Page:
This struck a chord with me because control is one of the major issues that comes up in narratives of opting out and in. People experience little or no control over their lives and their time before opting out, but once they have opted in to new lifestyles, mindsets and solutions for work, they gain control over when, where, and how they work, which not only is important to them, it also adds to their sense of authenticity and wellbeing. (You can read more about that here and here.)

Another thing that I found interesting was that the researcher who had been studying cooperatives was obviously very intrigued by this way of organizing. When talking about cooperatives, she confessed that she was almost reluctant to admit that work in cooperatives can also be problematic as it can be precarious and lack security. In other words, it is not always a good solution for everyone. She was reluctant because she kind of really wanted it to be.

As someone who researches opting out and in, I can recognize that feeling. One of the things that is symptomatic of opting out and in, is that people generally come out the other end of their journeys – which can be very difficult and troubling experiences – feeling happy and better about themselves simply because they have more control and they feel like they can finally be themselves. Because of that they typically feel that their journey has been a successful one, and it becomes easy to think that maybe it could be a solution for everyone. But it isn’t.

Success is actually quite a complex and multifaceted issue. When we speak of success, we have to ask ourselves, out of whose perspective? When people opt out of successful careers, they often give up their high salaries, which, in turn, may have a direct effect on their pensions later on in life. This is something they seldom think of at the time. It might also entail an increased dependence on a spouse, which makes a person more vulnerable should something happen (for more about that, I can recommend The Feminine Mistakeby Leslie Bennetts). And then there is of course the societal perspective. If women, for example, opt out of power positions in society by choosing not to have careers, how will that effect gendered structures and gender equality?

No, even though opting out and in can be a wonderful and emancipating experience in many ways – I should know, I’ve been on my own opting out and in journey for the past decade – it’s not a solution for everyone, nor should it be. And to have an increasing number of people opt out is, in the long run, certainly not a sustainable solution out of a societal perspective.

So the answer isn’t to abandon all traditional ways of organizing. The answer is to change organizations from the inside. We need to help organizations create sites for good work, where people can have a sense of control and wellbeing so that they won’t feel a need to opt out or choose precarious work in order to feel authentic and find meaning. That will of course mean different things to different people, but what it would mean for organizations is that instead of just talking about it, they would have to really embrace diversity in the real meaning of the word.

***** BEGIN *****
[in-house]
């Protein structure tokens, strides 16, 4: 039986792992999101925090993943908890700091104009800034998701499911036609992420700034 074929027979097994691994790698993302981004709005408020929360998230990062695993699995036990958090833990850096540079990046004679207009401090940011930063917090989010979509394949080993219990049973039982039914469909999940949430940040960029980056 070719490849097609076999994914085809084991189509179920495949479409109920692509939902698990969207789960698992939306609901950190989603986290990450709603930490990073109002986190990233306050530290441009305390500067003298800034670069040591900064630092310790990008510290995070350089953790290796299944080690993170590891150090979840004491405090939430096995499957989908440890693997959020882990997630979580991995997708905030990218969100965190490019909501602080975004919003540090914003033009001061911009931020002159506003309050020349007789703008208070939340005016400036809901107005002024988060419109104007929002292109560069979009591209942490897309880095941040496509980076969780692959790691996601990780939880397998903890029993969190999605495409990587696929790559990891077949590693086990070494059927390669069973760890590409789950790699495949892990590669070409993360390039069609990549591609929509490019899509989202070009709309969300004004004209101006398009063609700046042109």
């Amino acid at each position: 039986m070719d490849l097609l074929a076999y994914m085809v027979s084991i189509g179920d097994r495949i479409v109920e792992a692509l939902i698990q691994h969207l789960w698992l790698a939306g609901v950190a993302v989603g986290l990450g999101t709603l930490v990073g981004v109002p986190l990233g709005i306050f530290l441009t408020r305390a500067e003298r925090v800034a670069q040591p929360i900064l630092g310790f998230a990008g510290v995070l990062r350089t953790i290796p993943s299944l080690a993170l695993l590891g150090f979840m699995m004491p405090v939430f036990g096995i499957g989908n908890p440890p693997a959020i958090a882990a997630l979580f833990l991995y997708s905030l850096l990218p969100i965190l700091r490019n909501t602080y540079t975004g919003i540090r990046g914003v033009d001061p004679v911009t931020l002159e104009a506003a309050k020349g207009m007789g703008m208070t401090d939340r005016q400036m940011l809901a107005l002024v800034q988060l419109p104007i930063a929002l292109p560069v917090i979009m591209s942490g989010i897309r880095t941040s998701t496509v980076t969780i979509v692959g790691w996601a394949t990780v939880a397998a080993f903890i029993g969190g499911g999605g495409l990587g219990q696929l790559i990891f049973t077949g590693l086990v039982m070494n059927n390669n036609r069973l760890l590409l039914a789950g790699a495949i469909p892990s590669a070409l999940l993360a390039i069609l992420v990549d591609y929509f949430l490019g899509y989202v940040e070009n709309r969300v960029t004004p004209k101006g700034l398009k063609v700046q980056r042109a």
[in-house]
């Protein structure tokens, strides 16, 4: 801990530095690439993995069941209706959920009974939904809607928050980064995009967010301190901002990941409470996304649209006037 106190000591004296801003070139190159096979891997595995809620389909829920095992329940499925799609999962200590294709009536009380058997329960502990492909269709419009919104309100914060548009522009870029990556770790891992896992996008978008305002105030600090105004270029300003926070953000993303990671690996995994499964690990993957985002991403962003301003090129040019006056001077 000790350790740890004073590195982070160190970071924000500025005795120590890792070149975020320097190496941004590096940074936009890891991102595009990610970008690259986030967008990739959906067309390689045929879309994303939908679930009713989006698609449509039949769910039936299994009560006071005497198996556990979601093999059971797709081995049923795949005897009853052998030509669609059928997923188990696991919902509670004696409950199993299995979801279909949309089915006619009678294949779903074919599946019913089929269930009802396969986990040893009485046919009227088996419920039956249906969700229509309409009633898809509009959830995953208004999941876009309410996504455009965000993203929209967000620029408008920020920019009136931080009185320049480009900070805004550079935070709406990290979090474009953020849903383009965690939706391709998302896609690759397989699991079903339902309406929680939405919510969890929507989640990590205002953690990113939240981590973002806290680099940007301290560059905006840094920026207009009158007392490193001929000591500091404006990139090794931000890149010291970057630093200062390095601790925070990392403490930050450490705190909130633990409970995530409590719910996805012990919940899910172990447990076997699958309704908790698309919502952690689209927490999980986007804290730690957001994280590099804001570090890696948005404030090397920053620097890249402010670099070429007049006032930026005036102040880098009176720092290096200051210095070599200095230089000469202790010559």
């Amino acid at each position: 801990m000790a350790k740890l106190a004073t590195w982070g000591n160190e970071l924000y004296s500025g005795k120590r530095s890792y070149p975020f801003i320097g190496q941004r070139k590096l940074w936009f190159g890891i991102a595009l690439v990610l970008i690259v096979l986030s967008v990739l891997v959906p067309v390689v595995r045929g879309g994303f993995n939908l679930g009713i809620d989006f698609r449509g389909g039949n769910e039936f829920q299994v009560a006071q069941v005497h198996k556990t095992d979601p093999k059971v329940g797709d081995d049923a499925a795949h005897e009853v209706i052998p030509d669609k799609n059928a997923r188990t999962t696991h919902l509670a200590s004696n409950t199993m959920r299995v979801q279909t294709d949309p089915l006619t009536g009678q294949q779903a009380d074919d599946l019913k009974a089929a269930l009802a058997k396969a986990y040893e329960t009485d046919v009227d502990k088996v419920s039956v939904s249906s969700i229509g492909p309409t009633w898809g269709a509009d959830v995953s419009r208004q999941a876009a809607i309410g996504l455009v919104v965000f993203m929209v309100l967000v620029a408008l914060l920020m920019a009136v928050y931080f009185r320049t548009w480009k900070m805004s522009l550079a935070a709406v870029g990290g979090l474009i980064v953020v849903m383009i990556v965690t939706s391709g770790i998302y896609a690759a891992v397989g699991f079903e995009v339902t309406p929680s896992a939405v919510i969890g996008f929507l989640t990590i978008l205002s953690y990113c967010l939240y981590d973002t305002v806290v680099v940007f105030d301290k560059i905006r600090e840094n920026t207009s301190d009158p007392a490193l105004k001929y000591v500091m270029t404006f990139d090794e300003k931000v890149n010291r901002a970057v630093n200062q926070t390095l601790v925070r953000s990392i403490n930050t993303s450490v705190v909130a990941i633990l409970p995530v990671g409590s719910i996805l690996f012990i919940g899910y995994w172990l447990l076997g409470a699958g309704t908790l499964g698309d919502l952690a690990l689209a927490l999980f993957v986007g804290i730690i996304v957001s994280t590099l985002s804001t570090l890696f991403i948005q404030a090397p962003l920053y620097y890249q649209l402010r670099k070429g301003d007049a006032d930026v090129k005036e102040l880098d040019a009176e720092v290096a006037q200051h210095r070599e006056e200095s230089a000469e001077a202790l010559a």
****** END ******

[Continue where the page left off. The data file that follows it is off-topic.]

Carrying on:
That is what we need to do to create sustainable solutions for work, solutions that are sustainable not only for the employee, but for the employer and for the economy as well.

My time

Time is an interesting concept. As time passes, we think of the minutes and hours that make up the day as progressing in a linear fashion at regular intervals. We often think these minutes and hours, days, weeks and years are definitive of time, but they aren’t. They don’t define time; they measure it. They are neat units created to measure the passage of time; a tool invented to help us think about where we have been, what we are doing, and where we are going. But they are a man-made construct and just one way to view time.

There is actually a lot of interesting research on time. For example in her book, No Time: Stress and the Crisis of Modern Life, Heather Menzies talks about differences between clock time and calendar time on the one hand and reflective multiple time on the other where experiences, expectations, and stress come together and create situations that, for women especially, can be overwhelming. Julia Kristeva has introduced a concept she calls women’s time, which she sees as cyclical rather than linear and chronological. Others have argued that the linear notion of time with a distinct orientation towards the future is, in fact, a capitalist notion, where time and space are reduced to units that can be divided and measured. And we do like to measure things.